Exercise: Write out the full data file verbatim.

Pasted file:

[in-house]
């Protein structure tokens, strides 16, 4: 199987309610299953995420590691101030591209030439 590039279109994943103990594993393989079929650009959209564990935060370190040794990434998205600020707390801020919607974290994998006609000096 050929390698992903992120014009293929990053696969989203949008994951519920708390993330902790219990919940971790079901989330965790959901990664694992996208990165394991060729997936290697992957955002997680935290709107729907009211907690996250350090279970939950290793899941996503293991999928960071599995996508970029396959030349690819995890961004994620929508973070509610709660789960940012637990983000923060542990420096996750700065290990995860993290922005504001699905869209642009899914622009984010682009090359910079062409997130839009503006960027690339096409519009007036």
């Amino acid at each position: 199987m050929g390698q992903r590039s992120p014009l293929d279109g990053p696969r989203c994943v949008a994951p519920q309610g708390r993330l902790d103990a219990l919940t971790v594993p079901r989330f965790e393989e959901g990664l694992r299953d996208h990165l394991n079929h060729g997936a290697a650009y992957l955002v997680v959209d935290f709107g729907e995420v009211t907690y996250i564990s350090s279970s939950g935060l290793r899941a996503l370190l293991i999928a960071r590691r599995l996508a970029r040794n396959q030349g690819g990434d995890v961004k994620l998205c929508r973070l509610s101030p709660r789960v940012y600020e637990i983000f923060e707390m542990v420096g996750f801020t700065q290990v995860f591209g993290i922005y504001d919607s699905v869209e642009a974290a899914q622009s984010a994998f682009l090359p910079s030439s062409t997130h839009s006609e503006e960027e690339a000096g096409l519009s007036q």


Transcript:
[in-house]
């Protein structure tokens, strides 16, 4: 199987309610299953995420590691101030591209030439 590039279109994943103990594993393989079929650009959209564990935060370190040794990434998205600020707390801020919607974290994998006609000096 050929390698992903992120014009293929990053696969989203949008994951519920708390993330902790219990919940971790079901989330965790959901990664694992996208990165394991060729997936290697992957955002997680935290709107729907009211907690996250350090279970939950290793899941996503293991999928960071599995996508970029396959030349690819995890961004994620929508973070509610709660789960940012637990983000923060542990420096996750700065290990995860993290922005504001699905869209642009899914622009984010682009090359910079062409997130839009503006960027690339096409519009007036």
């Amino acid at each position: 199987m050929g390698q992903r590039s992120p014009l293929d279109g990053p696969r989203c994943v949008a994951p519920q309610g708390r993330l902790d103990a219990l919940t971790v594993p079901r989330f965790e393989e959901g990664l694992r299953d996208h990165l394991n079929h060729g997936a290697a650009y992957l955002v997680v959209d935290f709107g729907e995420v009211t907690y996250i564990s350090s279970s939950g935060l290793r899941a996503l370190l293991i999928a960071r590691r599995l996508a970029r040794n396959q030349g690819g990434d995890v961004k994620l998205c929508r973070l509610s101030p709660r789960v940012y600020e637990i983000f923060e707390m542990v420096g996750f801020t700065q290990v995860f591209g993290i922005y504001d919607s699905v869209e642009a974290a899914q622009s984010a994998f682009l090359p910079s030439s062409t997130h839009s006609e503006e960027e690339a000096g096409l519009s007036q």